The UK and US have sanctioned the Russian defence company, which creates and exports £10billion of arms a year and employs two million people, in a bid to hamper the country’s ability to replenish lost military equipment as the war rages on.
It comes after Russia’s Deputy Prime Minister revealed last month the country already lacks around 400,000 arms producers in its defence sector, describing it as a “problem”.
The sanctions and huge deficit of workers could impact how quickly Russia can manufacture new military equipment to replace what has been lost so far.
It comes amid speculation that the Kremlin’s missile stocks are running low and that the Russian Armed Forces was having to fall back on stocks of inferior, Soviet-designed missiles.
Russia is said to have lost a significant number of troops and equipment since the start of the war – with the US reporting a loss of almost a thousand tanks, at least 50 helicopters, 36 fighter-bombers and 350 artillery pieces.
With the military losses, one of the greatest questions facing Moscow’s military now is how to produce new equipment, at a time when sanctions are limiting their ability to acquire key foreign parts.
Maxim Starchak, a defence expert from Queen’s University in Canada, said: “There is much hard work underway to fill the missile deficit”.
He said, since May, two defence manufacturing plants in Russia have been working more actively to produce the country’s depletion of missile stocks.
Despite working around the clock, he said the factory is struggling significantly to increase volumes given its need for a large number of additional engineers, mechanics, and other technical workers.
Now, sanctions imposed on Rostec may likely impact the country’s ability to replenish lost military stock.
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Samuel Bendett, a Russian military and AI specialist, told Express.co.uk: “If you’re going to sanction any company in Russia’s defence sector, it’s going to be Rostec”.
Rostec is Russia’s biggest defence-industrial conglomerate with around 700 subsidiaries working on multiple defence products and technologies. The US Treasury called it “the foundation of Russia’s defence-industrial base”.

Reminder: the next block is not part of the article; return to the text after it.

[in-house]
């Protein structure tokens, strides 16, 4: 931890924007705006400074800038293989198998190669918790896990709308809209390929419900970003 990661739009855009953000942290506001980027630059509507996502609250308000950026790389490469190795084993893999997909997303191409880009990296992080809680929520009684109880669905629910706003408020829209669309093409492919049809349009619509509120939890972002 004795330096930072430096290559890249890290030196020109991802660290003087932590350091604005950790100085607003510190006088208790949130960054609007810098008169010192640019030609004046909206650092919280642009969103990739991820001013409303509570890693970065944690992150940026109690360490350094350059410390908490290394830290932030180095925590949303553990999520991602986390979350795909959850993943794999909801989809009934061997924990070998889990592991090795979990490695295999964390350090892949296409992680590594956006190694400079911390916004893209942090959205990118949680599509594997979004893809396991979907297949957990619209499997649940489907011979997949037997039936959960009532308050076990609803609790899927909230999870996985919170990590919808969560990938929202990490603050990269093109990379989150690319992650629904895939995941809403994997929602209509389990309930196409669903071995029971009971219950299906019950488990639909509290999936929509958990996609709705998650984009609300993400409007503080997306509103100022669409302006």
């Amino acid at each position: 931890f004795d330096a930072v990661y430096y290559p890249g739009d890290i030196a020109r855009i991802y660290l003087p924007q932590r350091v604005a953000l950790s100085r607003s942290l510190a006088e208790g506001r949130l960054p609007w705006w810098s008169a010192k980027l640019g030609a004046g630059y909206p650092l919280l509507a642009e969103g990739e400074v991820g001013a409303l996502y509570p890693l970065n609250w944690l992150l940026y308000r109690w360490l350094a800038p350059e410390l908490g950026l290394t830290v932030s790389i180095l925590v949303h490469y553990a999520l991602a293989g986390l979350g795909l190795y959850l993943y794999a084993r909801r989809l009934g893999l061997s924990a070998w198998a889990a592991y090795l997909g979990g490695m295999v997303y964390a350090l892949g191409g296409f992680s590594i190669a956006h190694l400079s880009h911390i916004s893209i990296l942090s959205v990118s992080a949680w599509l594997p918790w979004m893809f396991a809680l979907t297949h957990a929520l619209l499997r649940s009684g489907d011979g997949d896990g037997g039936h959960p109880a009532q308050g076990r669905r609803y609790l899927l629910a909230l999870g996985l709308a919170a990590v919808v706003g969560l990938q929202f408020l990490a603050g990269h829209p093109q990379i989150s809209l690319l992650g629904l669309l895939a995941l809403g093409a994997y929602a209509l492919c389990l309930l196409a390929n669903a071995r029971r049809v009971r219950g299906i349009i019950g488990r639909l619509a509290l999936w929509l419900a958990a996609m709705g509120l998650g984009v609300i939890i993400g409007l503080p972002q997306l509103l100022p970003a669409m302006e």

Mr Bendett added: “Russia, today, is losing a lot of men. It’s losing a lot of material and equipment. It has to restock and replenish that equipment and if the sanctions interrupt Rostec’s operations, it may impact Russia’s standing in the war, in the long term”.
The defence expert also noted that Russia’s defence sector was “already at a huge deficit”, lacking around “400,000” workers before the war, especially in “more high-tech positions”.
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He said the shortfall of workers was caused by Covid and the low wages in the sector.
Mr Bendett added that the loss of workers “could be exacerbated, eventually, by Western sanctions”.
Russia’s Deputy Prime Minister, Yuri Borisov, recently revealed that the country’s lack of qualified personnel in the military production sector “is a problem”.
Speaking at a meeting last month, Mr Borisov said: “The availability of young qualified personnel at defence industry enterprises in the current situation, including the political one, is a problem.
“The measures that are being taken give a certain result, today about 30 percent of all production personnel at defence industry enterprises are young people under 35 years old. At the same time, the shortage of personnel in the near future will be about 400 thousand employees, of which about 120 thousand are people with higher education”.